In this article we will discuss about:- 1. Methods to Study Gastric Secretion 2. Phases of Gastric Secretion and their Regulation 3. Factors 4. Depressants 5. Other Hormones 6. Tests for Gastric Secretory Function in Man.
Methods to Study Gastric Secretion:
There are several methods available in experimental animals and in man to collect gastric juice, enabling us to study the various aspects of gastric secretion and their regulation.
a. In Experimental Animals (usually in dogs):
1. Pavlov’s pouch:
This pouch is made out of the stomach in the dog in such a way that the pouch opens through the skin to the exterior and is still connected to the main body of the stomach by a bridge.
The pouch helps in the collection of pure gastric juice uncontaminated by food. Being a part of the main stomach, Pavlov’s pouch retains both parasympathetic and sympathetic nerve supply. Pavlov’s pouch is very useful in the study of various phases of gastric secretion and their regulation.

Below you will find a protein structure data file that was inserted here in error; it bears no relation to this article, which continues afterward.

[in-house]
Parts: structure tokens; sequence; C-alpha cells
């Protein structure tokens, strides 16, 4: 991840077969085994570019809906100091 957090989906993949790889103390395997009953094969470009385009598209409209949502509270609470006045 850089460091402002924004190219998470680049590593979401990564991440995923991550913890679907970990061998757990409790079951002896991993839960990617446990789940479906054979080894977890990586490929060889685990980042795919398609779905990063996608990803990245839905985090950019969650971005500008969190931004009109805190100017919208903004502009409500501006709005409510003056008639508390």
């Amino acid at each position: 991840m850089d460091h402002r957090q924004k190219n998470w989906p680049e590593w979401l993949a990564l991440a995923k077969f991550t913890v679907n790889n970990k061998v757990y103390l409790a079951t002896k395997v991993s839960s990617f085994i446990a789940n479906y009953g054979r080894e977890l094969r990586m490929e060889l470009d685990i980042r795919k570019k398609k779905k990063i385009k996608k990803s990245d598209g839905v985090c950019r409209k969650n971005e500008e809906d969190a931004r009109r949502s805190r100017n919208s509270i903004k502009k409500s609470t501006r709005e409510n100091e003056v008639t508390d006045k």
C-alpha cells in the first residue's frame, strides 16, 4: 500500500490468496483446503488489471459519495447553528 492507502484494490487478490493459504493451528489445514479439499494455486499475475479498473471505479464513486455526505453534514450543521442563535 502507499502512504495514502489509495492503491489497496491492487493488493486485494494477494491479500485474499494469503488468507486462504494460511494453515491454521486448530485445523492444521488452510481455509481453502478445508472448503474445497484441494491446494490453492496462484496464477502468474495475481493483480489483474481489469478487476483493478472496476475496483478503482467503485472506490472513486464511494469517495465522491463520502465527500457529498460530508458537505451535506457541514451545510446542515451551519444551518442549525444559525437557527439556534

2. Heidenhain’s pouch:
This pouch is constructed in a way similar to Pavlov’s pouch. The only difference is that Heidenhan’s pouch does not have vagal supply. It has got sympathetic nerve supply and blood supply. It is also very useful in study of gastric secretion. Especially to study the effect of absence of vagal influence on gastric secretion. Secretion will be influenced by only the hormones.
3. Bickel’s pouch:
It is nothing but Heidenhain’s pouch without sympathetic supply. Totally denervated pouch.
4. Pavlov’s sham feeding:
In this experiment, esophagus of the dog is exposed in the neck. A complete cut is made transversely and the two cut ends of esophagus are made to open one below the other through the skin of the neck. Therefore, any food placed inside the mouth once swallowed, does not enter the stomach. It comes out through the upper cut end of esophagus.
The animal gets all the pleasure of eating (sensation but the food does not reach the stomach. That is why this procedure is called SHAM or mock feeding). To make the animal survive, it is fed through the lower cut end of esophagus. This is very useful to study the cephalic phase of gastric secretion. The lower end is also useful to collect gastric juice from stomach with the help of a tube.
b. In Man:
a. Through Ryle’s (nasogastric) tube: